A NASA experiment that seeks to better understand the space weather system from the International Space Station by observing gravity waves in Earth’s atmosphere at altitudes of 50 to 500 kilometers has completed space environment tests.
The space agency said Friday the Atmospheric Waves Experiment will gather data to help scientists analyze the characteristics and physics of atmospheric gravity waves and the impact of terrestrial weather on the ionosphere, which can disrupt satellite communications.
“AWE is a highly sensitive, precise science instrument designed to be fitted on the International Space Station and operate in the harsh space environment,” said Burt Lamborn, AWE project manager at Utah State University’s Space Dynamics Laboratory.
“To ensure that AWE will survive launch turbulence and operate as designed once in space, SDL put the instrument through its paces on the ground,” he added.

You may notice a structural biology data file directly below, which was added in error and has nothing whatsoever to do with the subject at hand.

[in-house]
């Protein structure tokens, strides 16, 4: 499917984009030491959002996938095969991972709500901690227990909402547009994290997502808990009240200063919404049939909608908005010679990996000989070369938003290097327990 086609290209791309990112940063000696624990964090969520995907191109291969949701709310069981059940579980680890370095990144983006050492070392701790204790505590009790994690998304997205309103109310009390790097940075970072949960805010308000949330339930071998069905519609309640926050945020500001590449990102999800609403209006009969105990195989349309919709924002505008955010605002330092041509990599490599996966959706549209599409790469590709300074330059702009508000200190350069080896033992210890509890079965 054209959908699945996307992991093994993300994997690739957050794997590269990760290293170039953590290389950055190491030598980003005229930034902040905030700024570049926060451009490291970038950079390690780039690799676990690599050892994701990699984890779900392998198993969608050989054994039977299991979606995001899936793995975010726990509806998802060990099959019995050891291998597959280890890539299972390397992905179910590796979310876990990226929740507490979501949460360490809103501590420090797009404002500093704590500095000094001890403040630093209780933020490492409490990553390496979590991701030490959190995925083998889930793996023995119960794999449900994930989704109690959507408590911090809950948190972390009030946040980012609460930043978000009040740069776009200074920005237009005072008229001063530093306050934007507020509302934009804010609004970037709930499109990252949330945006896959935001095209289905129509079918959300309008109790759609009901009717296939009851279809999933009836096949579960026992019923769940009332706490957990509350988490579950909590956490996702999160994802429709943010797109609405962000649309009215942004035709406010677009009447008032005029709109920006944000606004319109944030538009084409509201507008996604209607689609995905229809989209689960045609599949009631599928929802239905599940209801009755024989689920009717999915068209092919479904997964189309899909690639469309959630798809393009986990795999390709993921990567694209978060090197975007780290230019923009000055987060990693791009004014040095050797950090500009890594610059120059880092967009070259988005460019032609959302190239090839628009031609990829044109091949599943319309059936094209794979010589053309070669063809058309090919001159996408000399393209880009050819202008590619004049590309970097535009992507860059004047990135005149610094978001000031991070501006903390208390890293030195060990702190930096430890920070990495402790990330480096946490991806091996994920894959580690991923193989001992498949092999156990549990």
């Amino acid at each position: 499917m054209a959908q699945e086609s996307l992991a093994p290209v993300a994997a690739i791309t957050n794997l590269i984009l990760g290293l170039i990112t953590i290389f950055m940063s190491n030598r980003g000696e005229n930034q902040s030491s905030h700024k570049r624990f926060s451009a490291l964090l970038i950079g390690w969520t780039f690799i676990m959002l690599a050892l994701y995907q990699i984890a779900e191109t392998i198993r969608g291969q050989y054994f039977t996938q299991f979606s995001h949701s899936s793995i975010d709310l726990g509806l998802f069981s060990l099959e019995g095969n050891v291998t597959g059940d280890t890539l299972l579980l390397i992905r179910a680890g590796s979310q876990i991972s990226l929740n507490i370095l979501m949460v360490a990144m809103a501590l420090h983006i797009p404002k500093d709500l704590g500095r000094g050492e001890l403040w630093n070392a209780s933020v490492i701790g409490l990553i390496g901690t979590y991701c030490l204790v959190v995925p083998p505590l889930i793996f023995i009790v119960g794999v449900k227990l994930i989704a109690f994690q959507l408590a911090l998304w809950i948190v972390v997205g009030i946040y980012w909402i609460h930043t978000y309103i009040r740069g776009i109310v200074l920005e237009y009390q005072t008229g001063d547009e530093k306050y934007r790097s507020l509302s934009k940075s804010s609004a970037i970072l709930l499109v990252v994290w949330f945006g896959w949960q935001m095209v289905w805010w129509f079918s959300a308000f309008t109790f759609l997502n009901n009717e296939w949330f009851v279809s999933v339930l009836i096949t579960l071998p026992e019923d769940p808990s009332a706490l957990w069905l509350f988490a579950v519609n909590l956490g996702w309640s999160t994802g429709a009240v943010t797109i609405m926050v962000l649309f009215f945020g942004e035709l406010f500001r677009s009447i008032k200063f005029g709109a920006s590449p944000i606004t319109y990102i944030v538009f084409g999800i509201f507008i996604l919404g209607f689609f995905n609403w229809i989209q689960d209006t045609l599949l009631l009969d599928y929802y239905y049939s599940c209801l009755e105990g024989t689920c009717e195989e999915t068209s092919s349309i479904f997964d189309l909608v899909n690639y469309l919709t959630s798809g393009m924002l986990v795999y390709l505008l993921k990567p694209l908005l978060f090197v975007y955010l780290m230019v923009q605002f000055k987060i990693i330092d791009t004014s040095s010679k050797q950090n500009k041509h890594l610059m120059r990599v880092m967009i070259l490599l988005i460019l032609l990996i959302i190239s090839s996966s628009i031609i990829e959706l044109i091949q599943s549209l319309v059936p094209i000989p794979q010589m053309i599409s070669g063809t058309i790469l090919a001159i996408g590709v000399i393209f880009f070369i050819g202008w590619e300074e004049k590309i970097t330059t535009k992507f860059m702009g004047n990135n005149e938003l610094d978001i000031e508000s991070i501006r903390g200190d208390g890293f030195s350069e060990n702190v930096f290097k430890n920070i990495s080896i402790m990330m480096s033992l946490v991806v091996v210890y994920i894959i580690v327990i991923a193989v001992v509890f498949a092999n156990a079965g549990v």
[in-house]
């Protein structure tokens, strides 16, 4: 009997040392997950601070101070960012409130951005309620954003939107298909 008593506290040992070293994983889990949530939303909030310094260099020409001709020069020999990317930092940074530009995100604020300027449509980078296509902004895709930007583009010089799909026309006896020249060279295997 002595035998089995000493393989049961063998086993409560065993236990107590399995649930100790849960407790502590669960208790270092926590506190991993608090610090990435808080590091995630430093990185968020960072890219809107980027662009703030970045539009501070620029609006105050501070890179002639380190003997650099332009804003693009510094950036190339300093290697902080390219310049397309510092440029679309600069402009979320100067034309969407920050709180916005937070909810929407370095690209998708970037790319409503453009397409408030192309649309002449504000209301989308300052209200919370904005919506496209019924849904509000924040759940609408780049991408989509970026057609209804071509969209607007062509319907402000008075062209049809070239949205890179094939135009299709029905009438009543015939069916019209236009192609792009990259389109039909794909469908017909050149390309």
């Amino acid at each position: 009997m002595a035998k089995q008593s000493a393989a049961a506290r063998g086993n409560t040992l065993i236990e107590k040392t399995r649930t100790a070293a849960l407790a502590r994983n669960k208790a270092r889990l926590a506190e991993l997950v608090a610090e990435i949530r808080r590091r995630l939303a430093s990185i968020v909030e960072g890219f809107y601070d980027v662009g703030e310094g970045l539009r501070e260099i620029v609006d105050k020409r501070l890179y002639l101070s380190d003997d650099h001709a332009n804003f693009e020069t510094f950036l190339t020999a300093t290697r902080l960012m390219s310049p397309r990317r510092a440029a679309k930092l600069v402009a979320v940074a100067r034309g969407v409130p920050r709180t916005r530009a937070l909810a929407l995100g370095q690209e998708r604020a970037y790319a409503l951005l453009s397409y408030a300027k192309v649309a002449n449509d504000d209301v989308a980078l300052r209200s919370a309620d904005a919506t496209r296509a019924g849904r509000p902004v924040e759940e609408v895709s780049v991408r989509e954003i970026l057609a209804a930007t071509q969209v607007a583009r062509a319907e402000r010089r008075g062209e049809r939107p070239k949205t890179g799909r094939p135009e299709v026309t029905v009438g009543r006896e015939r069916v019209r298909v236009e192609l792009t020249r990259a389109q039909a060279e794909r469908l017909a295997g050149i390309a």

The university’s lab put the AWE instrument through electromagnetic interference testing to determine whether its signals could interrupt the orbiting laboratory’s other space equipment and conducted vibration and thermal vacuum testing to simulate launch conditions and extreme temperatures that the instrument will experience during flight.
Michael Taylor at Utah State University in Logan leads the AWE mission, which is managed by the explorers program office at NASA’s Goddard Space Flight Center in Greenbelt, Maryland.
In February 2019, NASA agreed to execute the AWE mission, which is expected to cost $42 million.